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Server Disk maintenance options w/ RAID?

Posted on 2014-02-25
Medium Priority
Last Modified: 2016-12-08
What kind of options do i have when it comes to Windows Server 2003/2008/2012 hard drive maintenance.

Just searching Google i see alot of conflicting advice regarding using chkdsk /r and defragmenting a server with a hardware RAID. The raid i am working with is typically either only RAID 1 or RAID 10 on server 2003/2008- if that makes a difference.

Can anyone provide some good solid advice ( and possibly a direct link to proper documentation ) on this topic as we have some old servers out there that need cleaned up - Just as normal PCs do after years of use. If you have any free software suggestions i would appreciate those as well for windows server cleanup/disk maintenance.

Thank You!!
Question by:OTS_Tech
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LVL 88

Assisted Solution

rindi earned 440 total points
ID: 39885603
chkdsk should be done whether you are using an array or not. It checks the file-system (NTFS), and not the disks underneath. A healthy file-system is important. But of course if you have huge partitions it can take ages, especially if there are many corruptions to repair.

Defrag isn't very important in my point of view, whether you are on a server OS or not.
LVL 10

Assisted Solution

convergint earned 440 total points
ID: 39885699
Here's an official whitepaper for CHKDSK directly from Microsoft: http://www.microsoft.com/en-us/download/details.aspx?id=14243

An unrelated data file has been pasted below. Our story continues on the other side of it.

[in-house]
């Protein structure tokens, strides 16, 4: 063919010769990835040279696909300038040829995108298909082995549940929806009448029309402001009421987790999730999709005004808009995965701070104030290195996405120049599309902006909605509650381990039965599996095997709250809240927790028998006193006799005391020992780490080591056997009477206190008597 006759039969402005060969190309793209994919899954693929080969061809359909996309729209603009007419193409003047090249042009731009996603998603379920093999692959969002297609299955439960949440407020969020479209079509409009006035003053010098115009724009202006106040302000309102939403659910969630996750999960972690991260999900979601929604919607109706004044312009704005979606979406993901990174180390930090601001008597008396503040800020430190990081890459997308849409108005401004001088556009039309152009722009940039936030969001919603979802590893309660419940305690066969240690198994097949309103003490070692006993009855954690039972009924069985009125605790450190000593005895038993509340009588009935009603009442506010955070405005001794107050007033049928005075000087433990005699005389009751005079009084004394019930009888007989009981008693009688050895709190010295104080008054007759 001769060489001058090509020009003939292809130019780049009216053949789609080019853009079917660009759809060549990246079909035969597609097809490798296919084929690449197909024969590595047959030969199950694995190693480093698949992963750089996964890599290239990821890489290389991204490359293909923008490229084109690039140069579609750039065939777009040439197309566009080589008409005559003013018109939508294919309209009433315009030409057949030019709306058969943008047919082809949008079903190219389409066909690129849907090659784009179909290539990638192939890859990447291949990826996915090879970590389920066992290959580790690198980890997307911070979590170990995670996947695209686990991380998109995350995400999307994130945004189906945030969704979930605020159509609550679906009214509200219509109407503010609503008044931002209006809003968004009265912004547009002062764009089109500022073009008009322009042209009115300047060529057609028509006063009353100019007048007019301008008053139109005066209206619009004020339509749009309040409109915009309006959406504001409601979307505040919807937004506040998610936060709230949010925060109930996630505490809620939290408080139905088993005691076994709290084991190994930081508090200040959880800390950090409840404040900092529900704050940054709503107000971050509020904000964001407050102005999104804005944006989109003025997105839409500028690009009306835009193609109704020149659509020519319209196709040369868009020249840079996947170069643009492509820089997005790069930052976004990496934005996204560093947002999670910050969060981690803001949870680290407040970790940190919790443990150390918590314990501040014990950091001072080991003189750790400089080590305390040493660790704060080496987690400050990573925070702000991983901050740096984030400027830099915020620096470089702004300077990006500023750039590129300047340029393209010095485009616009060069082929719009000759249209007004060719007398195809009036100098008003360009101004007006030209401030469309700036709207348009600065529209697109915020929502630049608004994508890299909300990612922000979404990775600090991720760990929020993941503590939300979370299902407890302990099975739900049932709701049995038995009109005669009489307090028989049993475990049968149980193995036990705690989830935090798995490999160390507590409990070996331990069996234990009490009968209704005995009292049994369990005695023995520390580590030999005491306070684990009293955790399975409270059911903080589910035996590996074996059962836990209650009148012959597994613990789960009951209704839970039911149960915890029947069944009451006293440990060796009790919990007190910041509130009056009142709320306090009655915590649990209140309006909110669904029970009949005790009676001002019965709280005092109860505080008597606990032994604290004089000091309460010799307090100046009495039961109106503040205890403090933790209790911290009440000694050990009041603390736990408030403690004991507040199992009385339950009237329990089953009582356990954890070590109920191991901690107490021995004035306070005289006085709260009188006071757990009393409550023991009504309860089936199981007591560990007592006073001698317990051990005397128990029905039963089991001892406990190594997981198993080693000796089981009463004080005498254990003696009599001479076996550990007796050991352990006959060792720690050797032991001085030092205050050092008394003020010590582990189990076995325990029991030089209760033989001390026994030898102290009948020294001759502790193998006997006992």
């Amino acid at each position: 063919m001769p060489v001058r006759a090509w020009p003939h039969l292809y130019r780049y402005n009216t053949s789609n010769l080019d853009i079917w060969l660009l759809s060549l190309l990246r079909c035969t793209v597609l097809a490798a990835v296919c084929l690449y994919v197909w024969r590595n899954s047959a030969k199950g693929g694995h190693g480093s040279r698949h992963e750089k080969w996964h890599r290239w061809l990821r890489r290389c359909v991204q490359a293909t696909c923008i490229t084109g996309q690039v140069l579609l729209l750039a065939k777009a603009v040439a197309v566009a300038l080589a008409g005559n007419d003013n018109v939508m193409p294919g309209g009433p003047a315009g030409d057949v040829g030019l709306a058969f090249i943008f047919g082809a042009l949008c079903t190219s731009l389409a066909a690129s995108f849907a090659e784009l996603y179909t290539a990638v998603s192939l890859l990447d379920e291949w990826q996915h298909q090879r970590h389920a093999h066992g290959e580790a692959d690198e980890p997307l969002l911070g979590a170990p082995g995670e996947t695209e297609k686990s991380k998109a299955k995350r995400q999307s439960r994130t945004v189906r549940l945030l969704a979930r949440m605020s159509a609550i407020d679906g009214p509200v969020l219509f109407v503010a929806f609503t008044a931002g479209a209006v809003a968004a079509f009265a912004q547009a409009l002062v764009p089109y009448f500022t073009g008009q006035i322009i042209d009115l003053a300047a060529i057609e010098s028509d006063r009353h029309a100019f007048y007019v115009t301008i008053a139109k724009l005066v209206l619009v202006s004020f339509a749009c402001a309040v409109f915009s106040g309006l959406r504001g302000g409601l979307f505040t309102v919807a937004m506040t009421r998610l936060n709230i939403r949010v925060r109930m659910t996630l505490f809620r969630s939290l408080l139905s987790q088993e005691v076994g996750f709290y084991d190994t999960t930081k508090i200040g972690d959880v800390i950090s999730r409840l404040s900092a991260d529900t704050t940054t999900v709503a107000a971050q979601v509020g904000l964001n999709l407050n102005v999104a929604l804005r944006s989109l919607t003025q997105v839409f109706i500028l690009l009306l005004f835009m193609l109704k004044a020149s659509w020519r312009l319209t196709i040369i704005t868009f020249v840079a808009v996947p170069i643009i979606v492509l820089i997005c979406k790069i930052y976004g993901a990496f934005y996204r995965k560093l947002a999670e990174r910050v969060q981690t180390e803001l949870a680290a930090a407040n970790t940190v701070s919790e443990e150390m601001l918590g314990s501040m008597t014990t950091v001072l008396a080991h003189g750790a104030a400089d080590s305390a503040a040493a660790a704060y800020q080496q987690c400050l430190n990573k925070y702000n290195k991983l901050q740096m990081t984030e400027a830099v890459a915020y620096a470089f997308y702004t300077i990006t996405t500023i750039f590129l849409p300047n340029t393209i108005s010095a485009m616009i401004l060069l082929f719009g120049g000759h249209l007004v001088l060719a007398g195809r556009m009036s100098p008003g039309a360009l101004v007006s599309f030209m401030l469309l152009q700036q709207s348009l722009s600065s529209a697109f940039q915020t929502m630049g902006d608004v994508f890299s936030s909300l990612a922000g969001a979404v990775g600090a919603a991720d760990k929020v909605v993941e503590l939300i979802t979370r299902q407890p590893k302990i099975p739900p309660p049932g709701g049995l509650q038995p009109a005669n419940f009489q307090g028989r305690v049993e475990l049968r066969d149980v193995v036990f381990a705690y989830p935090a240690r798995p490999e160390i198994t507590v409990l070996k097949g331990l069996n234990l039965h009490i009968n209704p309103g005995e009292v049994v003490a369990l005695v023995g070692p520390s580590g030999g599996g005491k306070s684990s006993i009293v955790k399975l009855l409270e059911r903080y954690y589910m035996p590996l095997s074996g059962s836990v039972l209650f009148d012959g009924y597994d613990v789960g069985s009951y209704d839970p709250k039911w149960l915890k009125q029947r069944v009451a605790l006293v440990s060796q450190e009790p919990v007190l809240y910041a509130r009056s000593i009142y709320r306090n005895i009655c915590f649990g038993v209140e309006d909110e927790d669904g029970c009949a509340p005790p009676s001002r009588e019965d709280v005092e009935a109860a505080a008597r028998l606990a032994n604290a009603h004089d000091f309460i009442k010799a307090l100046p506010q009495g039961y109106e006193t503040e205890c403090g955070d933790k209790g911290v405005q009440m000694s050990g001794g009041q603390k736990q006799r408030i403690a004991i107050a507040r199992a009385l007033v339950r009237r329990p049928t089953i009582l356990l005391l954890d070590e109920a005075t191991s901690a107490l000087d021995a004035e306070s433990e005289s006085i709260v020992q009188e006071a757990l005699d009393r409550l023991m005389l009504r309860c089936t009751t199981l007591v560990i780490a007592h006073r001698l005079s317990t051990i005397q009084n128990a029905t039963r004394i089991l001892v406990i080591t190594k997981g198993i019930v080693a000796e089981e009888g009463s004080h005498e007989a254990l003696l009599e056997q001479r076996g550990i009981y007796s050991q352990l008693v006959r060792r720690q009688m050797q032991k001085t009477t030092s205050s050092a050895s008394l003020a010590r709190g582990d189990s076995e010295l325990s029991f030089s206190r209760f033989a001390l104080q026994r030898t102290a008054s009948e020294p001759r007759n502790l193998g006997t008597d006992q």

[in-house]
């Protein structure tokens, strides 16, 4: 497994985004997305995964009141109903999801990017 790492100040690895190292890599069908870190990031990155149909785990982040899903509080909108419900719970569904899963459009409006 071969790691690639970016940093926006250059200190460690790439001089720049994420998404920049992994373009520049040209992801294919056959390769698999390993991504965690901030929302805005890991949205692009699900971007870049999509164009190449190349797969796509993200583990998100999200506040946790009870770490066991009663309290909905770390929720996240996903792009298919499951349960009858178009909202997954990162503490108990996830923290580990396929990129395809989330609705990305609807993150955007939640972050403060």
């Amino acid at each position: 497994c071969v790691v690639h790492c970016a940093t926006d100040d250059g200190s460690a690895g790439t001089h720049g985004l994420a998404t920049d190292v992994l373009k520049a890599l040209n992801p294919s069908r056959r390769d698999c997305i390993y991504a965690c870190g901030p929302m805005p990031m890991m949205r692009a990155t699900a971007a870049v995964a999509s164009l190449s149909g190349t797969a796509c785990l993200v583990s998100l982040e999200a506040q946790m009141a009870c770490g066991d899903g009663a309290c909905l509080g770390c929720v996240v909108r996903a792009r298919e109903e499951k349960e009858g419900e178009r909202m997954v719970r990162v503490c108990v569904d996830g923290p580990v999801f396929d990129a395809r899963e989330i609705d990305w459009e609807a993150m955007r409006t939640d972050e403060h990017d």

Defragging a server can be extremely important if you are running a virtualized environment: http://downloads.diskeeper.com/pdf/The_Importance_of_Defragmentation_in_Virtualized_Enviroments.pdf.  

For non highly virtualized environments, there can be small performance gains but it is one of those things that should never hurt a system unless you happen to have solid state drives in which case you should never do it.  There still is relevant cost savings and performance improvements that have been proven: http://www.netcomsoft.com.au/_literature_55099/The_ROI_of_Defragmenting_the_Enterprise (it's an old article but still pretty relevant).

Accepted Solution

jpgobert earned 680 total points
ID: 39885770
To give you a good answer we'll have to look at a few different situations.  First, there are some differences between how 2003 and 2008 handle things.  One big difference is in partition alignment which is just as valid a concern with RAID disks as it is with single disks.  On Server 2003 and earlier systems any partitions you create using the standard disk management tools will not be aligned which will negatively affect performance.  Server 2008 and higher defaults to an alignment of 1024KB.  Paragon has a partition alignment tool that is pretty inexpensive and will run a non-destructive realignment of your OS partition on 2003 servers.